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From Konstantin Knauf <konstantin.kn...@tngtech.com>
Subject Re: [DISCUSS] Removing delete*Timer from the WindowOperator.Context
Date Wed, 12 Oct 2016 16:05:47 GMT
Hi all,

thank you for looping me in. Because of the memory leak we first
experienced we have built a work-around, which did not need to delete
timers and are still using it. So for us, I think, this would currently
not be a problem. Nevertheless, I think, it is a strong limitation if
custom triggers can not delete timers. I am not familiar with the new
Trigger DSL though.



On 12.10.2016 15:38, Kostas Kloudas wrote:
> Hi all,
> This thread has been dormant for some time now.
> Given that this change may affect user code, I am sending this as a 
> reminder that the discussion is still open and to re-invite anyone who
> may be affected to participate.
> I would suggest to leave it open till the end of next week and then, 
> if nobody objects, we can proceed to the change.
> What do you think?
> Kostas
>> On Sep 28, 2016, at 3:21 PM, Maximilian Michels <mxm@apache.org> wrote:
>> What are the use cases where you actually need to delete a timer? How
>> about we only let users delete timers which they created themselves?
>> I guessing most of these use cases will be obsolete with the new
>> Trigger DSL because the trigger logic can be expressed more easily. So
>> +1 for removing the delete methods from the context.
>> On Tue, Sep 27, 2016 at 3:43 PM, Kostas Kloudas
>> <k.kloudas@data-artisans.com> wrote:
>>> Hi all,
>>> As the title of this email suggests, I am proposing to remove the  methods
>>> deleteProcessingTimeTimer(long time) and deleteEventTimeTimer(long time)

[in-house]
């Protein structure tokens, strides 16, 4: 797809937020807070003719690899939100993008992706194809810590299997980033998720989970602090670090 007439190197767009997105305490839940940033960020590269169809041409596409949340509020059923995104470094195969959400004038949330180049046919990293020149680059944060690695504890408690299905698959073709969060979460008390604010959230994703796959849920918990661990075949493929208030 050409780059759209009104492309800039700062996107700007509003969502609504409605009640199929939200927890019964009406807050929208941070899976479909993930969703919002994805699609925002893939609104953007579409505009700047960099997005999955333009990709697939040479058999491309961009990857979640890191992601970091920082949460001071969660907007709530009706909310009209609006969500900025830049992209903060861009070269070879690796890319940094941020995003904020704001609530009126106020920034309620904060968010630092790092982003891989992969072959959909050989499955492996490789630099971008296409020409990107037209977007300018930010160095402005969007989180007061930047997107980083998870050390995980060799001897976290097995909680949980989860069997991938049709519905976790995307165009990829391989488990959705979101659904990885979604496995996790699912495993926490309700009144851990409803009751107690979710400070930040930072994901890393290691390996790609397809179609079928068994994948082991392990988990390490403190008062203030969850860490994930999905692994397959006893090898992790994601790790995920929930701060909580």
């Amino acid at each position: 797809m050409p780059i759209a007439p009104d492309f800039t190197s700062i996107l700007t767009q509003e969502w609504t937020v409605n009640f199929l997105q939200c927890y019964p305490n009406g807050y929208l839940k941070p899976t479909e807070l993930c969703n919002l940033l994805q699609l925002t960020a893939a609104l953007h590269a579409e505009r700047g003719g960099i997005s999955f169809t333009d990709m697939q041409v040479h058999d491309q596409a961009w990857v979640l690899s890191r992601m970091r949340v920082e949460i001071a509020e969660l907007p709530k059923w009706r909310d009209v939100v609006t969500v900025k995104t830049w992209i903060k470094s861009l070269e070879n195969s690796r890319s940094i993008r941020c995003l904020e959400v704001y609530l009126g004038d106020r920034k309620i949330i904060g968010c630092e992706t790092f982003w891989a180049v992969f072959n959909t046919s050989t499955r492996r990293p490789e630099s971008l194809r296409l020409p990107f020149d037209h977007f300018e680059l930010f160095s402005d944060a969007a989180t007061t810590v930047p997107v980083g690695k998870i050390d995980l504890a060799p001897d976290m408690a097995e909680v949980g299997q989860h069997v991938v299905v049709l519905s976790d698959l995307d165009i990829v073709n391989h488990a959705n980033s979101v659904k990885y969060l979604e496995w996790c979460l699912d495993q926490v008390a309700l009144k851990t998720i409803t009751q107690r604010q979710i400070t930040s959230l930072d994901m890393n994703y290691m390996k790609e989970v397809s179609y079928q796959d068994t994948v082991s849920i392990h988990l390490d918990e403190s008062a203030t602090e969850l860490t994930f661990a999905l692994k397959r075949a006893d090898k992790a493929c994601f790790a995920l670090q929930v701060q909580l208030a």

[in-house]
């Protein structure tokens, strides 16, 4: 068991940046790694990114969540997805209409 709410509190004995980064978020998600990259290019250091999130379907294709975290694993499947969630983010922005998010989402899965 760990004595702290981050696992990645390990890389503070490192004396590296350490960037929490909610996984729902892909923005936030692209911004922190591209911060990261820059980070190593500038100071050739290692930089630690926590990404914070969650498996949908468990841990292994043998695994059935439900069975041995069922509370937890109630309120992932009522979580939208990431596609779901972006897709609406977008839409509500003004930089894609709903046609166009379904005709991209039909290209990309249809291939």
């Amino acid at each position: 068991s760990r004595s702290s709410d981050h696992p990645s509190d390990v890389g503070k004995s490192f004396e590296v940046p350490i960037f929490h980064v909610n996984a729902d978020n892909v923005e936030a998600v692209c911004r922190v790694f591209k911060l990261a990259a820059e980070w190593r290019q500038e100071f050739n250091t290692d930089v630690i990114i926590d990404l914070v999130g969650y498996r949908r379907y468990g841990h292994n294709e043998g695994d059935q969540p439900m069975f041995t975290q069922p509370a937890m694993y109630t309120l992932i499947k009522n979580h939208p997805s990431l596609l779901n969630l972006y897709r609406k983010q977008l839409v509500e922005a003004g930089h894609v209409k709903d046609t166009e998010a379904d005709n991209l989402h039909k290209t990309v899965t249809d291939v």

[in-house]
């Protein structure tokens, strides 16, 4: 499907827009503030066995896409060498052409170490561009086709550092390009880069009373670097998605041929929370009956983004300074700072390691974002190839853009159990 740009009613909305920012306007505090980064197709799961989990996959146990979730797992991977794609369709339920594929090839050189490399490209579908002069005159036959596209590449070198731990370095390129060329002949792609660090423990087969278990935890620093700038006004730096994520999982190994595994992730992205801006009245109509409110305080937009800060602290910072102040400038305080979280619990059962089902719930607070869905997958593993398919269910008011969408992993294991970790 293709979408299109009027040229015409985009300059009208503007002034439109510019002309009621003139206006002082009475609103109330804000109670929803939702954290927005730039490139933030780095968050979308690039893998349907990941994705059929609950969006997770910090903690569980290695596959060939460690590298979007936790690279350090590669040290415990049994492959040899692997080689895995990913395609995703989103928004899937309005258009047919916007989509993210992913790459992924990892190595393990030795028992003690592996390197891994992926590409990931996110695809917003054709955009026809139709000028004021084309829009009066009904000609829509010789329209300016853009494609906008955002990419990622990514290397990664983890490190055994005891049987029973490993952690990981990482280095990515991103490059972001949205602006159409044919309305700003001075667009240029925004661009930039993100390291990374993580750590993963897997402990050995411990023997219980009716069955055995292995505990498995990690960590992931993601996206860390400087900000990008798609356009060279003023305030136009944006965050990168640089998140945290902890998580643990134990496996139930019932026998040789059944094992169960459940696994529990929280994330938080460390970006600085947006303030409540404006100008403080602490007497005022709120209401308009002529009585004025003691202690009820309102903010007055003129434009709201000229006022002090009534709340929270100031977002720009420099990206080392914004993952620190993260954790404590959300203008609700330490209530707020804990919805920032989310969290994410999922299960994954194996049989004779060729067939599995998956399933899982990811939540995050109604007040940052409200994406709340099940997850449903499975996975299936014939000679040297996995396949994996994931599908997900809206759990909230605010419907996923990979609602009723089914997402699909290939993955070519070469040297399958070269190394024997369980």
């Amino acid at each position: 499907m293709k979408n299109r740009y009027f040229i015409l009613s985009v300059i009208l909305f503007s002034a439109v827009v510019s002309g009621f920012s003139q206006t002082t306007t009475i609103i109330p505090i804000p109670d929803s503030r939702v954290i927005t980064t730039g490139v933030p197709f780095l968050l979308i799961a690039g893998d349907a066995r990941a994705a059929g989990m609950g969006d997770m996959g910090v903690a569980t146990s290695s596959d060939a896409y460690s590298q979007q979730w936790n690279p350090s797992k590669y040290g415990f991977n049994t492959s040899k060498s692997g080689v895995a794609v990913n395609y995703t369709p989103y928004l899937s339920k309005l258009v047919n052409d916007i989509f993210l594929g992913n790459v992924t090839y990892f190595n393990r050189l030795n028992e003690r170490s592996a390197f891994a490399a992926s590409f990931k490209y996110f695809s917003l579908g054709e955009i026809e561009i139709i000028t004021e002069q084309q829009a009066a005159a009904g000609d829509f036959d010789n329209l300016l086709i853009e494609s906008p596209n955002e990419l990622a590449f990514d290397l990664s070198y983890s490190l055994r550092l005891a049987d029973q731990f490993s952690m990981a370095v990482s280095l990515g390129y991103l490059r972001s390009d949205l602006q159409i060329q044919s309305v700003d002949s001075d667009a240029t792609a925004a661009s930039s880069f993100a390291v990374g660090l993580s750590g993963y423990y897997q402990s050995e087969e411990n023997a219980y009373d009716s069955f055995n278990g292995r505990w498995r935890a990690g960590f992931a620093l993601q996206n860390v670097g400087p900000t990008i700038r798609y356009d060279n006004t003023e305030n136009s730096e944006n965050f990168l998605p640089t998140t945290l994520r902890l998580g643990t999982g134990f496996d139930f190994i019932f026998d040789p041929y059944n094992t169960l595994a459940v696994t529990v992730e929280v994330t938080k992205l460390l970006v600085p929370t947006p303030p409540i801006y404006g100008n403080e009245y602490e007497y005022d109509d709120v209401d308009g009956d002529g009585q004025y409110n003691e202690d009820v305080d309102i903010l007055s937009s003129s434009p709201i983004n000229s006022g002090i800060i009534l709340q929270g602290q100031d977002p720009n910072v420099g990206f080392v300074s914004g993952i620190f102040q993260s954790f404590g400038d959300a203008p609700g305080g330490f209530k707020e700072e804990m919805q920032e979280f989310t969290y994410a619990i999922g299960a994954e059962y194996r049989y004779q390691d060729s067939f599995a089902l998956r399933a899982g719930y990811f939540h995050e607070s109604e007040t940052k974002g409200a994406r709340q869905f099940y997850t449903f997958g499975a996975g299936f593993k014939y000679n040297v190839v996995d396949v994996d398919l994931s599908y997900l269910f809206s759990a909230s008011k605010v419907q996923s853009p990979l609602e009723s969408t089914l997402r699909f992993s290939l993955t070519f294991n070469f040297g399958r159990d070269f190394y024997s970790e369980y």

>>> from the WindowOperator.Context. With this change, registered timers that
>>> have nothing to do (e.g. because their state has already been cleaned up)
>>> will be simply ignored by the windowOperator, when their time comes.
>>> The reason for the change is that by allowing custom user code, e.g. a custom
>>> to delete timers we may have unpredictable behavior.
>>> As an example, one can imagine the case where we have allowed_lateness = 0 and
the cleanup
>>> timer for a window collides with the end_of_window one. In this case, by deleting
the end_of_window
>>> timer from the trigger (possibly a custom one), we end up also deleting the cleanup
>>> which in turn can lead to the window state never being garbage collected.
>>> To see what can be the consequences apart from memory leaks, this can easily
>>> to wrong session windows, as a session that should have been garbage collected,
>>> still be around and ready to accept new data.
>>> With this change, timers that should correctly be deleted will now remain in
the queue of
>>> pending timers, but they will do nothing, while cleanup timers will cleanup the
state of their
>>> corresponding window.
>>> Other possible solutions like keeping a separate list for cleanup timers would
>>> the codebase and also introduce memory overheads which can be avoided using the
>>> solution above (i.e. just ignoring timers the have nothing to do anymore).
>>> What do you think?
>>> Kostas

Konstantin Knauf * konstantin.knauf@tngtech.com * +49-174-3413182
TNG Technology Consulting GmbH, Betastr. 13a, 85774 Unterföhring
Geschäftsführer: Henrik Klagges, Christoph Stock, Dr. Robert Dahlke
Sitz: Unterföhring * Amtsgericht München * HRB 135082

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